I just got back from a six-week stint of flats-fishing down in the Florida Keys. Those who know about that type of fishing are aware that it’s a “visual thing” where anglers pole their boats around the shallow flats looking for fish and when the quarry is sighted the boat is moved to a position where the angler can “hopefully” pull off an effective cast and hook the fish.
When I first got started in flats-fishing, it didn’t take too many failed encounters to realize how easily a fish can be spooked by the wrong approach and how challenging it can sometimes be to go from spotting one to actually hooking it. Having the opportunity to see the way in which fish react to a boat, and the efforts directed upon them by the anglers aboard, has been an invaluable lesson that can be drawn upon to help catch fish anywhere, including our home waters of Delmarva.
After witnessing a multitude of reactions from many different species under various situations, it has become obvious that every fish has its own tolerance level and will allow a boat only so close before it decides it has had “enough” and decides to get the heck out of there. Just how much a fish will put up with depends both on the species, as well as the individual fish.
Down south, it’s not uncommon to encounter either bonefish or permit up on the flats, the problem is seeing them before they see you and then getting close enough to make a cast count for something because those two species are notorious for fleeing from the slightest hint that a boat might be near.
Other fish such as barracuda, sharks and snapper will often allow a boat to get very close to them before taking flight. Then there are the tarpon, jacks, redfish and a few others might go either way.
But just because a certain species is known to be easily spooked — or not easily spooked, doesn’t mean that all the members of its family will react in similar fashion when a boat is near. Just as sharks are sometimes known to literally bang up against a boat to get at a chum bag hanging off the side, other times, at the first sight of the boat they pull a quick 180 and zip out of the area at warp speed. Same type of shark, similar conditions, totally different reaction — go figure! And this in not unique to sharks, I’ve had bonefish in a foot of water swim almost right under the boat just a I’ve seen barracuda 100-yards away take off when someone thumps the butt of a rod on the deck.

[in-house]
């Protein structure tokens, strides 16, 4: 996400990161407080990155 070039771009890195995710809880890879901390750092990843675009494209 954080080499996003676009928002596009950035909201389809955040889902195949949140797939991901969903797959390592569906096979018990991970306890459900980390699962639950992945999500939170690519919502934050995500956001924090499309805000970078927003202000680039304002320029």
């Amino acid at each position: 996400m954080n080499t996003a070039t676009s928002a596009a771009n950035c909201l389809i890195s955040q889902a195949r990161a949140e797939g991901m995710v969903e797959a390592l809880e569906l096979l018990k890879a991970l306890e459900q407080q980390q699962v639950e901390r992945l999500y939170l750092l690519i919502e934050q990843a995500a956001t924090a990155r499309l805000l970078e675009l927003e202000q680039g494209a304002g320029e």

So if any fish has at least the “potential” of being scared off by the presence of a boat it would stand to reason that anglers should be able to increase their chances of success if they employ stealthy tactics to whatever type of fishing they do, no matter where they do it, and that includes right here on the good old Delmarva Peninsula. Know also that stealth can be just as advantageous to anglers fishing for flounder in six-feet of water as it can to those vying for billfish or tuna in 600-feet.
Adding stealth to a fishing routine starts with the knowledge that sound travels far underwater and that fish have evolved to be very alert to sound because it can indicate both the location of food just as they can be a tip-off to the presence of danger. Anglers should also know that different boats transmit sounds into the water differently. Drop a soda can on the deck of a wooden boat and the sound is not likely to be noticed by as many fish as if it’s dropped into the bottom of an aluminum Jon-boat. The sound transmission of fiberglass is probably somewhere in-between that of wood and metal.
Engine noise is something else to consider when trying to slip in on unsuspecting fish. While some fish might grow rather immune to the sound of boat motors, many times I’ve seen them flee from an area at the start of an engine or when another boat cruises past. Whenever possible anglers should shut off their engine and drift up to their fishing spot rather than come in under power and risk spooking away all the fish.
Whatever type of craft you’re in, always strive to keep the banging and clanging to a bare minimum. Anglers should particularly keep that in mind when they set their anchors which should be readied before getting close to the fish and then quietly slipped into the water and lowered to the bottom.